Funny @CNBC feels confident America knows all these faces and doesn’t identify the candidates speaking.
— Tim Wenger (@TimWBEN) October 29, 2015
Tim Wenger, the “Operations Manager at Entercom Radio/Director of Content & Digital Strategy” posted that series of Tweets last night during the CNBC Republican Presidential debate. Wenger is an employee of a publicly traded Pennsylvania-based media conglomerate that owns over 125 radio stations in 27 markets. Each one of these stations exists pursuant to an FCC license and is subject to byzantine federal regulations. In Buffalo, Entercom owns WBEN, which is the top-rated news talk station in this market, and second overall only to the FM country music station. As one of the most listened-to radio stations in western New York, it is without a doubt a member of the “mainstream media”.
Anyone whose voice is broadcast on WBEN — from Sean Hannity to Rush Limbaugh to Sandy Beach to Tom Bauerle on down — is part of the mainstream media. Likewise, Fox News Channel — a 24-hour cable news outlet owned as part of an Australian mogul’s worldwide media empire, is also the “mainstream media”. For the anemic ratings that these news channels get, Fox’s are generally highest.
The Republican Party’s decades-long descent from a reasonable governing coalition of conservatives and the center-right into an ultra right-wing nihilist activist movement could not have been sustained without an enemy; some vague “other” to embody and absorb all of the post-Goldwater conservative movements’ hatreds and fears. Today, the Republican Party is a pitiful shadow of what it once was, right down to the lightly informed tea party tail wagging an impotent but noisy establishment dog.
Just about every revolutionary activist movement needs a scapegoat — some “other” to hate - and on CNBC Wednesday night, the “mainstream media”, embodied by the three moderators you never heard of before and will never hear of again, fit the bill quite nicely. CNBC — a channel that caters to Wall Street types and day traders, which employs pretty hardcore wingers and generally promotes a viewpoint closely aligned with business executives and bankers. Indeed, repulsive reactionary Ted Cruz made news by defending his opponents against what he characterized as unfair questions lacking in substance. So did Chris Christie. Marco Rubio denounced the “mainstream media” as Hillary Clinton’s most effective “PAC”.
The audience cheered. The enemy — the liberal media — was getting its smack-down; its just desserts. You can see it in Mr. Wenger’s excited series of Tweets — statements that must immediately end any further doubt about WBEN’s palpable right-wing bias in not just talk and commentary, but also in news itself. If you come to the news party with your own bias hanging around your neck, it’s downright comical to attack the bias of others.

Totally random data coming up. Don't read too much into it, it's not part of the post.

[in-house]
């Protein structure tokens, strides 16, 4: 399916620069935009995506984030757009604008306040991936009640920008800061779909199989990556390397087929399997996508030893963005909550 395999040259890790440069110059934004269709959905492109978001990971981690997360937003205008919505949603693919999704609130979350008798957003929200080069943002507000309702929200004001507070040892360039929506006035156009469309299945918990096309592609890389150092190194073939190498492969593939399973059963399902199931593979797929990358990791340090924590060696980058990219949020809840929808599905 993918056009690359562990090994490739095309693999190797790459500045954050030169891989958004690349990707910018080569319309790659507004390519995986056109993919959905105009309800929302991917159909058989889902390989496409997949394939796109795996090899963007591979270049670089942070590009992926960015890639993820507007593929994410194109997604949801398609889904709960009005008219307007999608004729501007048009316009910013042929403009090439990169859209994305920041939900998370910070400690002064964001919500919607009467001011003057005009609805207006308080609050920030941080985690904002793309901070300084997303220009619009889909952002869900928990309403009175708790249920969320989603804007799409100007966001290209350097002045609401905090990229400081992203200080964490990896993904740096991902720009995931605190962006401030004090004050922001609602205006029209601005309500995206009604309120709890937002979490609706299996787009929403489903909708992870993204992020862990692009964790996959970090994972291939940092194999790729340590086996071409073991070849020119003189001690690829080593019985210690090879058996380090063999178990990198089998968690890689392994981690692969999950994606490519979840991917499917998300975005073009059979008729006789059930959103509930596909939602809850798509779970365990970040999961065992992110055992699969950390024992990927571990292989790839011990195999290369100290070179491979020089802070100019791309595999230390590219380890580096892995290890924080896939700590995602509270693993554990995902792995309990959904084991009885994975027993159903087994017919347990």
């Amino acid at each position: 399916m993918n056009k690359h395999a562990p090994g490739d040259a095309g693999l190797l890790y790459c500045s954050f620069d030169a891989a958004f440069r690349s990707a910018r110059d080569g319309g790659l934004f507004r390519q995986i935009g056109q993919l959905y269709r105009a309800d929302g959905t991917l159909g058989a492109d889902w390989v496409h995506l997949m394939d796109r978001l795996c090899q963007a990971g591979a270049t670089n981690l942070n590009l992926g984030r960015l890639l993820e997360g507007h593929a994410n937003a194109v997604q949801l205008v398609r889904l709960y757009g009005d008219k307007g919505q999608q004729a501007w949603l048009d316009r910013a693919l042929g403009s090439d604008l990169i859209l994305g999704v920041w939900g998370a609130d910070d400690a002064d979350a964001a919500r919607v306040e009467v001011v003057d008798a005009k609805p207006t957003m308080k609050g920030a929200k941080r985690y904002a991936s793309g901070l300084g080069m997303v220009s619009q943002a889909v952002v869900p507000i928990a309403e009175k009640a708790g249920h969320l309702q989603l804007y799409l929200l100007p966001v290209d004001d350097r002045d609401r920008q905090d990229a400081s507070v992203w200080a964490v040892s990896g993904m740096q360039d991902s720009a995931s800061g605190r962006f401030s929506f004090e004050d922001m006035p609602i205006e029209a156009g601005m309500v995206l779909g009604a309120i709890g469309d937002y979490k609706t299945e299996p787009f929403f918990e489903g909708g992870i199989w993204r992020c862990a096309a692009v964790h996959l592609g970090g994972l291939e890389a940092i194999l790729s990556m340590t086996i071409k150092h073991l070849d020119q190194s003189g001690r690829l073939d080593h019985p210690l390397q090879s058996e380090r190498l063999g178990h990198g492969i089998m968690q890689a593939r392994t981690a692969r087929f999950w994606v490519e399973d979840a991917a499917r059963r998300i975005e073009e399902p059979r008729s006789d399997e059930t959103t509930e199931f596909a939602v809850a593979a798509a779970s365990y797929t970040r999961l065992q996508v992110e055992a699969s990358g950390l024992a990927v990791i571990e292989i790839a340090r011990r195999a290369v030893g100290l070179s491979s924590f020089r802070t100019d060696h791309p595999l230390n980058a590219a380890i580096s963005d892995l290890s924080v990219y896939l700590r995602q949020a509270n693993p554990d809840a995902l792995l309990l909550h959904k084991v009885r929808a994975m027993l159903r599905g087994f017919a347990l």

In anticipation of some criticism of this column, note that it’s labeled as “commentary”. I am biased, and that bias is the very stock in which I trade. I adopt an opinion and back it up with facts. I don’t generally do “news” or “reporting”. Indeed, although I’m liberal, I’m not a member of the “mainstream media”. Almost all of my material appears only online, under the umbrella of an independent alternative startup newspaper.
I don’t watch CNBC. It took me several minutes to even find it on my cable line-up. I have no idea who its hosts are, what its bias is, or why it was selected to host a debate of the likes of Ted Cruz and Dr. Ben Carson. But what made big news during and after the debate was the supposed unfairness of CNBC’s questions.
CNBC should be ashamed of how this debate was handled. #GOPDebate
— Reince Priebus (@Reince) October 29, 2015
What were those questions? Let’s take a look at every single one.
The proceedings began with a typically corporate bullshit interview question, directed to all of the candidates:
What is your biggest weakness and what are you doing to address it?
Questions to Donald Trump
Mr. Trump, you’ve done very well in this campaign so far by promising to build a wall and make another country pay for it, send 11 million people out of the country. Cut taxes $10 trillion without increasing the deficit, and make Americans better off because your greatness would replace the stupidity and incompetence of others. Let’s be honest, is this a comic book version of a presidential campaign?
after some back-and-forth,
I gotta ask you, you talked about your tax plan. You say that it would not increase the deficit because you cut taxes $10 trillion in the economy would take off like…the economy would take off like a rocket ship. I talked to economic advisers who have served presidents of both parties. They said that you have as chance of cutting taxes that much without increasing the deficit as you would of flying away from that podium by flapping your arms.
Later on in the program,
Mr. Trump, let’s talk a little bit about bankruptcies. Your Atlantic City casinos filed for bankruptcy four times. In fact, Fitch, the ratings agency, even said that they were serial filers for all of this. You said that you did great with Atlantic City, and you did. But some of the individuals — the bondholders, some of the contractors who worked for you, didn’t fare so well. Bankruptcy is a broken promise. Why should the voters believe the promises that you’re telling them right now?
In round 3, after a similar question to Senator Rubio,
Mr. Trump, let’s stay on this issue of immigration. You have been very critical of Mark Zuckerberg of Facebook who has wanted to increase the number of these H1Bs.
Trump denied this, yet it’s on his website. This came up later,
Mr. Trump, I want to go back to an issue that we were talking about before, the H-1B visas. I found where I read that before. It was from the donaldjtrump.com website and it says — it says that again, Mark Zuckerburg’s personal senator, Marco Rubio has a bill to triple H-1Bs that would decimate women and minorities. Are you in favor of H-1Bs or are you opposed to them?